Thirdly, battery storage has significantly increased the self-consumption of solar power by the household. It is an example of a desire to be independent and not ‘give away’ energy. Although not necessarily financially rational at this point in time, it provides a case study into how battery storage acts as a catalyst for householders to increase the size of their solar array, increasing the total amount of renewable energy that is produced even with the losses associated with energy storage. 

The rise of the ‘prosumer’ is exemplified by this case study by the following facts:

- Ed switched from an ‘out of touch’ electricity retailer to one that offered a better solar feed in rate and the option to sell power to the grid with Reposit. 

- Ed monitors his predicted power generation and energy usage through an app to make daily energy consumption decisions such as when to charge his car and when to schedule grid charging. 

This is a real life examples of theoretical scenarios discussed by the energy storage industry and it provides some insight into the behavioral changes that energy storage has made. It discusses findings from how this early-adopting household is now using energy and provides a forecast on how the grid may be impacted as more and more households begin to adopt battery storage, electric vehicles and more solar PV.


Urban energy commons on the grid

Craig Burton, Consultant and Reseacher,


  • Graham Town



    Macquarie University

    Graham Town is an electrical engineer with 8 years experience in the Australian electronics industry, and 30 years experience in engineering...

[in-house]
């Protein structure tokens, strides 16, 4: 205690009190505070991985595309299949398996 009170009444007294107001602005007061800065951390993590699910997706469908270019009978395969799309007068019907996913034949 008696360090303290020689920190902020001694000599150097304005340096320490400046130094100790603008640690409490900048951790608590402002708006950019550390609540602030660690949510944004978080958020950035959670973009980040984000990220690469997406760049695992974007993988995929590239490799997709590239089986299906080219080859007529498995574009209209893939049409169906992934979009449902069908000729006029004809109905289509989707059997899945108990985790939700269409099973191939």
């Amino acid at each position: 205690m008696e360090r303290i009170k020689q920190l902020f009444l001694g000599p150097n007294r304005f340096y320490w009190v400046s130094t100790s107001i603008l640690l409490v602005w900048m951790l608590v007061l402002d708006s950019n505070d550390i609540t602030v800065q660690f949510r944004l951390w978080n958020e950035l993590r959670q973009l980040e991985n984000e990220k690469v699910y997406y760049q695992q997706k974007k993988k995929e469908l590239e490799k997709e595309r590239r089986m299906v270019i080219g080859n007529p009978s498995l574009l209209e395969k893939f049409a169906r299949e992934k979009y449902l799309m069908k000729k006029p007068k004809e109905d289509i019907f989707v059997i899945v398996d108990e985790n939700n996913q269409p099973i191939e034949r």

• Dr Neil Thompson



    Queensland University of Technology

    Neil is a risk mitigation specialist with expertise in the design of “future proofed” facilities with reduced first capital cost and reduced/fixed...

  • Keiran Price


    Energy Analyst

    Alternative Technology Association (ATA)

    Keiran is an energy analyst with the ATA who has worked on numerous projects assessing the benefits of solar installations for residents, businesses...

  • Dean Lombard


    Senior Energy Analyst

    Alternative Technology Association (ATA)

    Dean is responsible for advocacy and policy development in national and state energy markets on issues relating to micro-generation, renewable...

  • Evan Darmanin


    Alternative Energy Consultant


    Evan is a consultant for the company ChargeWorks and is a full time resource dedicated to compiling information on the latest developments in battery...

  • Craig Burton


    Consultant and Reseacher

    Craig Burton consults on the deployment of energy commons at  This is a new approach to local balancing of supply and demand,...